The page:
Gestational Diabetes – Some women may develop gestational diabetes, which is hyperglycemia that occurs only during pregnancy. If untreated, this can cause these mothers to give birth to large babies who may have low glucose levels. Women who have had gestational diabetes may or may not go on to develop diabetes [117].

Chronically high blood glucose levels can cause progressive damage to body organs such as the kidneys, eyes, heart and blood vessels, and nerves. Chronic low blood sugar can lead to nerve damage [117].

Reference Ranges for Glucose:

Conversion Units Optimal Borderline Risk
US Conventional Units mg/dl 70-99 50-69 or 100-129 <50 or > 129
Standard International Units mmol/L 3.9-5.6 2.8-3.8 or 5.7-7.2 <2.8 or >7.3

Hemoglobin A1c (HbA1c)

See Glucose for Risk factors associated with HbA1c.

Reference Ranges for HbA1c:

Conversion Units Optimal Borderline Risk
US Conventional Units % 4-5.6 5.7-6.4 <4 or >6.4
Standard International Units % 4-5.6 5.7-6.4 <4 or >6.4

Cortisol

The body’s stress-response system is usually self-limiting. Once a perceived threat has passed, hormone levels return to normal. As adrenaline and cortisol levels drop, your heart rate and blood pressure return to baseline levels, and other systems resume their regular activities.

But when stressors are always present and you constantly feel under attack, that fight-or-flight reaction stays turned on.

The long-term activation of the stress-response system — and the subsequent overexposure to cortisol and other stress hormones — can disrupt almost all your body’s processes. This puts you at increased risk of numerous health problems, including:

  • Anxiety
  • Depression
  • Digestive problems
  • Headaches
  • Heart disease
  • Sleep problems
  • Weight gain
  • Memory and concentration impairment [126]

Reference Ranges for Cortisol:

Conversion Units Optimal Risk
US Conventional Units mg/dl 7-22 <7 or >22
Standard International Units ug/dl 138-429 <138 or >429

Thyroid Stimulating Hormone (TSH)

Overactive Thyroid – If the thyroid releases inappropriately large amounts of T4 and T3, the affected person may experience symptoms associated with hyperthyroidism, such as rapid heart rate, weight loss, nervousness, hand tremors, irritated eyes, and difficulty sleeping. Graves disease is the most common cause of hyperthyroidism. It is a chronic autoimmune disorder in which the affected person’s immune system produces antibodies that act like TSH, leading to the production of excessive amounts of thyroid hormone. In response, the pituitary may produce less TSH, usually leading to a low level in the blood [132].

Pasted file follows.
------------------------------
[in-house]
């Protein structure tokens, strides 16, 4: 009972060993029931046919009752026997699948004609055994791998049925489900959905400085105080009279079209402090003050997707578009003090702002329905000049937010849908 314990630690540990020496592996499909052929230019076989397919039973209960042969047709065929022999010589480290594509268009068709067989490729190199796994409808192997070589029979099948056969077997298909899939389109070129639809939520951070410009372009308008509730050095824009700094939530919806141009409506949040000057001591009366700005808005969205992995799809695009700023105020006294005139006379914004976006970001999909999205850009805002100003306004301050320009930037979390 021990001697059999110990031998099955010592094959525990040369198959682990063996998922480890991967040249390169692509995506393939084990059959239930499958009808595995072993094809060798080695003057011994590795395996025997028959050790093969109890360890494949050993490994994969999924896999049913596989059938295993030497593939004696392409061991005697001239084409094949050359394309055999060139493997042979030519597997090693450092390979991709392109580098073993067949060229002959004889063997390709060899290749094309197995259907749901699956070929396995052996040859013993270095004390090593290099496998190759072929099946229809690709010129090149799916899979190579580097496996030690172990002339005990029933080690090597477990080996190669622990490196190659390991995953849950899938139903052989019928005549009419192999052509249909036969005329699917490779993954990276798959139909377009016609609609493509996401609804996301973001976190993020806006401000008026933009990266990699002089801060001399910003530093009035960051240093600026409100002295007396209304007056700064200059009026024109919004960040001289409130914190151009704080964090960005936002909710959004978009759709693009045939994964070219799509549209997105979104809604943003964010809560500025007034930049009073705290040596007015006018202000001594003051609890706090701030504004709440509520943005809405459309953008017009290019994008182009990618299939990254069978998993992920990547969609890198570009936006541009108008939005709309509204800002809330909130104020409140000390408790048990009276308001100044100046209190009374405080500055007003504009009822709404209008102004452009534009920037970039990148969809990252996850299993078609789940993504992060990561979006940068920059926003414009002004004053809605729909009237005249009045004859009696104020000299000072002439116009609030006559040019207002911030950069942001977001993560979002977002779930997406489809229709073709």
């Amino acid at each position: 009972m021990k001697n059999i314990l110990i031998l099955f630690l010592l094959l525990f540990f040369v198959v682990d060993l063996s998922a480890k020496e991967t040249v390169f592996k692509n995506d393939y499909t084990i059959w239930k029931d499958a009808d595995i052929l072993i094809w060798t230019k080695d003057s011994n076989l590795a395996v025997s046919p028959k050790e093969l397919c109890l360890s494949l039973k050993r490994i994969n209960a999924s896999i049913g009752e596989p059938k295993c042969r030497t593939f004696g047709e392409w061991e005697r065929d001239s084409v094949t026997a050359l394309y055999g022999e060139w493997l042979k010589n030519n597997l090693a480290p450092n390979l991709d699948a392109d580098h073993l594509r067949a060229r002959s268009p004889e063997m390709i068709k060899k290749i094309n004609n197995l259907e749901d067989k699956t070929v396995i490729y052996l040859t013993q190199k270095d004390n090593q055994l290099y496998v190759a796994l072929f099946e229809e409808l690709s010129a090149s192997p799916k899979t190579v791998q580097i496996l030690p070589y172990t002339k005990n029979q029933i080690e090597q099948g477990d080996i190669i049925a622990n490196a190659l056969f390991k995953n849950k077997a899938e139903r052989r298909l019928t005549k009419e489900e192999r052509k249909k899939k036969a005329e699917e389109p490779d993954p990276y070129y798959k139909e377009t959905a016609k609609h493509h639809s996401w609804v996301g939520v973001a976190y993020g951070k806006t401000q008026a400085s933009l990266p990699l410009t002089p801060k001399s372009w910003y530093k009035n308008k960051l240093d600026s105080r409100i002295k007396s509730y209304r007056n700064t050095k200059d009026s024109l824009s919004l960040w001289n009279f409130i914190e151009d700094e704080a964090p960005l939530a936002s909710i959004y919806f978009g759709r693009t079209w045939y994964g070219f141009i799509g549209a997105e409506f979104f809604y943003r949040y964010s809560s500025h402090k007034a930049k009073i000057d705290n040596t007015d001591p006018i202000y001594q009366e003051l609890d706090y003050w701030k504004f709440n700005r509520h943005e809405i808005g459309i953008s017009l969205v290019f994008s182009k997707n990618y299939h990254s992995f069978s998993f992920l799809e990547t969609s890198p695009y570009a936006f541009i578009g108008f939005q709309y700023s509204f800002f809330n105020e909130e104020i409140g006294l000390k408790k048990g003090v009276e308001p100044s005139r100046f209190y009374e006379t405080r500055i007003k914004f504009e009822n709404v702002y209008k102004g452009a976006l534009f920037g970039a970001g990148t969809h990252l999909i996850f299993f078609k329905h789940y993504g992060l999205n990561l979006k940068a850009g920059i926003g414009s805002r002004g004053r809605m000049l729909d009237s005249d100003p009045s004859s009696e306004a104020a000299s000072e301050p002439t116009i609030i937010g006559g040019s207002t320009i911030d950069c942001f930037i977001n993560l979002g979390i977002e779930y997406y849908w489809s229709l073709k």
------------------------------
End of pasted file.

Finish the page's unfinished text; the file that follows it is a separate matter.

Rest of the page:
Underactive Thyroid – If there is decreased production of thyroid hormones by the thyroid (hypothyroidism), the person may experience symptoms such as weight gain, dry skin, constipation, cold intolerance, and fatigue. Hashimoto thyroiditis is the most common cause of hypothyroidism. It is a chronic autoimmune condition in which the immune response causes inflammation and damage to the thyroid as well as the production of autoantibodies. With Hashimoto thyroiditis, the thyroid produces low levels of thyroid hormone. The pituitary may produce more TSH, usually resulting in a high level in the blood [132].

However, the level of TSH does not always predict or reflect thyroid hormone levels. Some people produce an abnormal form of TSH that does not function properly. They often have hypothyroidism despite having normal or even mildly elevated TSH levels. In a variety of thyroid diseases, thyroid hormone levels may be high or low, regardless of the amount of TSH present in the blood [132].

Reference Ranges for TSH:

Conversion Units Optimal Borderline Risk
US Conventional Units mU/L 0.3-4.2 4.3-5 <0.3 or >5
Standard International Units mU/L 0.3-4.2 4.3-5 <0.3 or >5

Testosterone (Total)

In adult males, low testosterone may alter certain masculine physical characteristics and impair normal reproductive function. Signs and symptoms may include:

  • Erectile dysfunction
  • Infertility
  • Decrease in beard and body hair growth
  • Decrease in muscle mass
  • Development of breast tissue (gynecomastia)
  • Loss of bone mass (osteoporosis) [135]

Low testosterone can also cause mental and emotional changes. As testosterone decreases, some men may experience symptoms similar to those of menopause in women. These may include:

  • Fatigue
  • Decreased sex drive
  • Difficulty concentrating
  • Hot flashes [135]

In females, testosterone testing may be done when a woman has irregular or no menstrual periods (amenorrhea) or is having difficulty getting pregnant, Testosterone levels can rise because conditions such as polycystic ovarian syndrome (PCOS) [134].

Thyroid problems, depression, excessive alcohol use and conditions such as obstructive sleep apnea can all affect testosterone levels in men and women.

Reference Ranges for Testosterone (Total):

Gender Conversion Units Optimal Risk
Men US Conventional Units ng/dl 240-1200 <240 or >1200
Women US Conventional Units ng/dl 8-75 <8 or >75
Men Standard International Units nmol/L 8.3-41.6 8.3-41.6
Women Standard International Units nmol/L .27-2.6 <.27 or >2.6


Sex Hormone Binding Globulin (SHBG)

Males – A high SHBG level in relation to the amount of testosterone means that less free testosterone is available to the tissues than is indicated by the total testosterone test and therefore symptoms of low testosterone may occur

Low testosterone may alter certain masculine physical characteristics and impair normal reproductive function. Signs and symptoms may include:

  • Erectile dysfunction
  • Infertility
  • Decrease in beard and body hair growth
  • Decrease in muscle mass
  • Development of breast tissue (gynecomastia)
  • Loss of bone mass (osteoporosis) [135]